Although maybe somebody should have told Steven Moffat this idea in 2013. I’m sure that while he was messing up the numbering between the two Tennants and John Hurt, he could have found room for my son’s idea. It’ll only make Whittaker number 16 instead of 15 when her actual number is 13… no biggie!

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Doctor Who: The Deadly Assassin (parts one and two)

For many people who participate in fandom, the past is always preferable to the present. It’s not unique to Doctor Who, you see it in many long-running franchise fandoms, especially Star Wars. 1977’s “The Deadly Assassin,” written by Robert Holmes and directed by David Maloney (who, again, cast Bernard Horsfall in a key supporting role), is a funny case study. The fandom that existed in 1977 was of the typewriter-and-mimeograph school. Zines and newsletters from that year show that fans hated this story.

By the early eighties, it was considered a modern classic. Some of my first fan purchases were things like Peter Haining’s 1983 book Doctor Who: A Celebration and some 1982-84 issues of Doctor Who Magazine and they all praised the show. But in ’77, the fan press was howling for blood. They got Gallifrey wrong, apparently. It’s a funny complaint. We’d seen three Time Lords in 1969 being all old and boring and putting the second Doctor on trial, and we’d seen three other Time Lords in 1973, also old, arguing in a garish control room. What’s new in 1977 is they have different clothes – the script specifies that they’re “seldom-worn,” for special occasions, and every costume designer since has reused them as casualwear – and, instead of being a unified mass of TV aliens who groupthink as one, these Time Lords have individual characters, and they squabble, plot, and stab each other in the back. The fans of ’77 were so silly.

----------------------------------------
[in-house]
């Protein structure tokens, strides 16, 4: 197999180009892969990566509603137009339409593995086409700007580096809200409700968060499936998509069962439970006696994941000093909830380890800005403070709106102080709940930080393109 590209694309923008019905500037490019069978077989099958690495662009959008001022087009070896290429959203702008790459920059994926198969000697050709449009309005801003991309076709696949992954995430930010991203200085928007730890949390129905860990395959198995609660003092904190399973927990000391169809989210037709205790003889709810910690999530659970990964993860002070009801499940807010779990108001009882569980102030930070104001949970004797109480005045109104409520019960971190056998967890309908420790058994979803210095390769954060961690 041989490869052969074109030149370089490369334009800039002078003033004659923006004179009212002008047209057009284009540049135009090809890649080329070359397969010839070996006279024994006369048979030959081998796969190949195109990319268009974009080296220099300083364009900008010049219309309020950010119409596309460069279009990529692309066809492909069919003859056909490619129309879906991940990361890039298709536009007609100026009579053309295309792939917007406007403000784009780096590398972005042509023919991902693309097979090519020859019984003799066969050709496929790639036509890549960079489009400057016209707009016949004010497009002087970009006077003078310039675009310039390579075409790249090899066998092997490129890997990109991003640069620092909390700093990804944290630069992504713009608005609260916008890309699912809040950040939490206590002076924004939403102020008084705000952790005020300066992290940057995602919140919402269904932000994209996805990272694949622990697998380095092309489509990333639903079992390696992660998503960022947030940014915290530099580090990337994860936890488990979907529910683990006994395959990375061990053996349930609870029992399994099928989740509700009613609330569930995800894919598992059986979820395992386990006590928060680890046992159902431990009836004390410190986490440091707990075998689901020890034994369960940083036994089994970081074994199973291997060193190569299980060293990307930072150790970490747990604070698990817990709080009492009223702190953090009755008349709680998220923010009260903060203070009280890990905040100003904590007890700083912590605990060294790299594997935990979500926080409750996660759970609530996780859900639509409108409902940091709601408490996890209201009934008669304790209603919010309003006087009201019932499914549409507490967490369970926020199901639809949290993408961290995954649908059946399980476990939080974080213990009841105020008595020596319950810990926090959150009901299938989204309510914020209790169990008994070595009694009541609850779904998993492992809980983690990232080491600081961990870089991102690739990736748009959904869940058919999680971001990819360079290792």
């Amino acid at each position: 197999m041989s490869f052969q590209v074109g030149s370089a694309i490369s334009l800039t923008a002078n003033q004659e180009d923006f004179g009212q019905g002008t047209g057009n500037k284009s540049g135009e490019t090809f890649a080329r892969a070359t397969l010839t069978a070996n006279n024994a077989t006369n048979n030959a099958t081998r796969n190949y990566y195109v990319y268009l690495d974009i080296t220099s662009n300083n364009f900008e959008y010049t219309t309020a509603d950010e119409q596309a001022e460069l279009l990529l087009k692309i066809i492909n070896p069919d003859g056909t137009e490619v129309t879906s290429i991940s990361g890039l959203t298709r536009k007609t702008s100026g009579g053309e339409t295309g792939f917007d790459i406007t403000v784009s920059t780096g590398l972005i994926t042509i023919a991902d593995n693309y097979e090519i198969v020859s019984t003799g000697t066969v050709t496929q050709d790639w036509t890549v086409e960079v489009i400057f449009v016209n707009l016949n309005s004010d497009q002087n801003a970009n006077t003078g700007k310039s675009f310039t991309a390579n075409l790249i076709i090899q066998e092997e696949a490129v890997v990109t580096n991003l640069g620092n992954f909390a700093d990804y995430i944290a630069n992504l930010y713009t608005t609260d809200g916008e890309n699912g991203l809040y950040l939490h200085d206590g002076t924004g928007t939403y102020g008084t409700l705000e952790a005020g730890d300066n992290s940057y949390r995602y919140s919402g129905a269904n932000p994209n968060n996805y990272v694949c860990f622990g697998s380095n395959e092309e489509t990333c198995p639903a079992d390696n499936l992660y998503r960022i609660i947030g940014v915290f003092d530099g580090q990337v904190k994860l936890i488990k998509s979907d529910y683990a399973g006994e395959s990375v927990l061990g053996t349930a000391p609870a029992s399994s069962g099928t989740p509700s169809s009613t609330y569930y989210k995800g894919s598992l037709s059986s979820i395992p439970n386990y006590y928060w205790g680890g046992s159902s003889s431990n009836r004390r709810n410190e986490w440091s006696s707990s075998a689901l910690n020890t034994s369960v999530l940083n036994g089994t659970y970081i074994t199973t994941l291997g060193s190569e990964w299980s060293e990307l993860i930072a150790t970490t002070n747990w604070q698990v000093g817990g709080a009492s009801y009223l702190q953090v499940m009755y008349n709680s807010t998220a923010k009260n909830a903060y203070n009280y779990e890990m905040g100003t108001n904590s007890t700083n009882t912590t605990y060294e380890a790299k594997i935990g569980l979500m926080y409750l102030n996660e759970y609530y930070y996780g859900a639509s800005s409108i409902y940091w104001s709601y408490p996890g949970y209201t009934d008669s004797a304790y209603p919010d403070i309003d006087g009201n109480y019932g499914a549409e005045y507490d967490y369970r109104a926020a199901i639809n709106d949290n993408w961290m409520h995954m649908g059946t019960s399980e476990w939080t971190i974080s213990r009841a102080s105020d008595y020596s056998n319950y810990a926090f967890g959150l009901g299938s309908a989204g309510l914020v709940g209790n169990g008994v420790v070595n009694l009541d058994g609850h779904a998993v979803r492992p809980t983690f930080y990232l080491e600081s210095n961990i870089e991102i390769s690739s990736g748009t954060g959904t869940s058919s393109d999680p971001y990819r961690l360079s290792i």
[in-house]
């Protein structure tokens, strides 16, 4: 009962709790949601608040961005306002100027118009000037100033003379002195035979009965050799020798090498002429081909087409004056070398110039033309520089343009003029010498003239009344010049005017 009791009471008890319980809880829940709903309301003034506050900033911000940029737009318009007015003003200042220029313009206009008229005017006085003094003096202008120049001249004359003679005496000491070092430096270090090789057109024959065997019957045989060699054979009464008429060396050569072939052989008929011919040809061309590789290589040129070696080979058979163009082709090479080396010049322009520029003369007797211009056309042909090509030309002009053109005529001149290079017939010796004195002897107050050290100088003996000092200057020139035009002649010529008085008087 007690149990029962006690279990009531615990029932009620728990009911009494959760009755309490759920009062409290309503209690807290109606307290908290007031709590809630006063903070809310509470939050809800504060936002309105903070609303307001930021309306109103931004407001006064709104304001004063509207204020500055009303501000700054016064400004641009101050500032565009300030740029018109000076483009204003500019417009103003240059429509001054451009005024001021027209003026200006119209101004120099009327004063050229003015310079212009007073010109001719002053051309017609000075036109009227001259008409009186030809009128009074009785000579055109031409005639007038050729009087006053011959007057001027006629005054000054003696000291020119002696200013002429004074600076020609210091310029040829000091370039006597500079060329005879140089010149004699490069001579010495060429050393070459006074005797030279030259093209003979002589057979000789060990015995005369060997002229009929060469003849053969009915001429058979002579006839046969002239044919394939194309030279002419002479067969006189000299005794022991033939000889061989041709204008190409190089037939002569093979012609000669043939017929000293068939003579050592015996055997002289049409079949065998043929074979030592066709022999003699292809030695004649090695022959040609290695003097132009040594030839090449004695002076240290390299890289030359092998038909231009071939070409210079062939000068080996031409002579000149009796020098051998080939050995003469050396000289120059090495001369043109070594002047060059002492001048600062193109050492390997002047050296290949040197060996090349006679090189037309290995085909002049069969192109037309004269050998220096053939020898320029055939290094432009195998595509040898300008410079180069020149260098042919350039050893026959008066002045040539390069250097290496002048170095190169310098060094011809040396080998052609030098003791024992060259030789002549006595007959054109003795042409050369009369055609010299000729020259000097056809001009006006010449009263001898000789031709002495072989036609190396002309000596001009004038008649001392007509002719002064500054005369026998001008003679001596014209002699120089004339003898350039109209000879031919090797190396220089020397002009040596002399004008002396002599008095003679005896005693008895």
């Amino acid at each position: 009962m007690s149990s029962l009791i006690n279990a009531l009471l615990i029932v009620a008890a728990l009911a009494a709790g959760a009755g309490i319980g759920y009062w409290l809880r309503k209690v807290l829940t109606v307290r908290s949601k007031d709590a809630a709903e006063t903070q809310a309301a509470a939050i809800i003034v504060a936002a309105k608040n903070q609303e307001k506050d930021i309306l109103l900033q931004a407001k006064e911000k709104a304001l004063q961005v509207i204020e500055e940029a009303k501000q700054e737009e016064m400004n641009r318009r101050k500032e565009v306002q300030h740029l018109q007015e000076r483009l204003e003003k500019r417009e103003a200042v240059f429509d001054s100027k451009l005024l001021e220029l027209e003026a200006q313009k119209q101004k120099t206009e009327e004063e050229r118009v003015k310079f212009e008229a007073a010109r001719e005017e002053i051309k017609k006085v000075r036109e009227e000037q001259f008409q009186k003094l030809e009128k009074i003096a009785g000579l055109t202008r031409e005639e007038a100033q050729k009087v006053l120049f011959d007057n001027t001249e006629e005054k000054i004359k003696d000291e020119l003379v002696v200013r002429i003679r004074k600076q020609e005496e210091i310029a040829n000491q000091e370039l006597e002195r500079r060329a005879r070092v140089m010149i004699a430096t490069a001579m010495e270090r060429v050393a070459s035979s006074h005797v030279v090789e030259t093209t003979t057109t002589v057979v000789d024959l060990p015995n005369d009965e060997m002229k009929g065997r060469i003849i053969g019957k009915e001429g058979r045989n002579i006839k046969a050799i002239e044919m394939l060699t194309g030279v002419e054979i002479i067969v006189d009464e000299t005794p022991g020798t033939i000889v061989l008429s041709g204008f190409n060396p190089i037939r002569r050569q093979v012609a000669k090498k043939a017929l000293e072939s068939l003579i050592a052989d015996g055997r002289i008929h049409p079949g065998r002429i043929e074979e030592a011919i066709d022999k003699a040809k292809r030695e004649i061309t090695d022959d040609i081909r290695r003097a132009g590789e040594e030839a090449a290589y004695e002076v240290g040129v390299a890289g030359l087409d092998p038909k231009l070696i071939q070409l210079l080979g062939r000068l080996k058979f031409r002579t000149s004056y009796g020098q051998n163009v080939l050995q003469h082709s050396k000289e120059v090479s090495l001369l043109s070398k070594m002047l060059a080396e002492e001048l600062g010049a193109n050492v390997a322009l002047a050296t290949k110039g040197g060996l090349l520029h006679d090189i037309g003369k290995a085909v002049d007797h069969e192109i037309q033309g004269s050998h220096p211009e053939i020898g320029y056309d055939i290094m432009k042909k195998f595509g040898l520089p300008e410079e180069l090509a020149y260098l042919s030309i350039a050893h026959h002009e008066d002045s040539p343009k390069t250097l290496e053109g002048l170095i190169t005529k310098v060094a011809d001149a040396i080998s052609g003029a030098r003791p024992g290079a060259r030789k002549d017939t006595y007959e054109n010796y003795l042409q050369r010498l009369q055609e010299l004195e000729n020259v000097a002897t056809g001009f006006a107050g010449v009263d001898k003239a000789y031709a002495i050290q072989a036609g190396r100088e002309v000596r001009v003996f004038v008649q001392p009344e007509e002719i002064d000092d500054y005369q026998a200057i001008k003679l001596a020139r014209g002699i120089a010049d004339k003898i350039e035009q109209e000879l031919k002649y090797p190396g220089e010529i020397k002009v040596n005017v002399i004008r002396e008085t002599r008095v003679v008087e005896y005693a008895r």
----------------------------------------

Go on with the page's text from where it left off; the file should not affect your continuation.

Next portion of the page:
Another complaint was that they brought back the Master after Roger Delgado’s death, but why shouldn’t they? Although I should point out that somebody suggested that in a parallel universe, they cast Peter Wyngarde as the Master opposite Tom Baker, and I want a dimension-hopping travel machine RIGHT NOW to see those episodes. Wow! Just imagine that for a minute. The Master in our less amazing universe is played by Peter Pratt in this story, wearing a grotesque, skeletal costume. When I first saw this at age 12 in 1984, he also reminded me of the Incredible Melting Man.

(Sidenote: Around the same time that my three best pals in seventh grade were refusing to watch Doctor Who, we were all devoted fans of Elvira’s Movie Macabre, which I think was shown Saturday or Sunday afternoon in Atlanta on WATL-36. The first episode that I caught was The Incredible Melting Man, which fueled my tweenage love and obsession with skeletal people. Other favorites, which we recounted and replayed in class as loudly as possible, were Attack of the Killer Tomatoes, the based-on-a-true-story (suuuuuure) Monstroid, and the Gamera: Super Monster compilation movie. Wikipedia tells me these all aired during our seventh grade year. Because the four of us were spectacular troublemakers, we were separated into different “pods” in the eighth grade. Whenever we’d manage to pass each other in the halls the next year, we’d shout “So Sad About Gloria!” at each other. As Manos is to MST3K, So Sad About Gloria was to Elvira.)

Now, a year ahead of me in the eighth grade was another best pal, Blake, who wanted to watch the show, but couldn’t. “The Deadly Assassin” seems to have first aired in Atlanta on April 7, 1984, by which time, in the UK, Colin Baker’s first story had just finished airing. I spent the rest of that spring raving about the skeletal Master and how cool he was, and hoped that I would see his earlier appearances one day. I drew him all the time.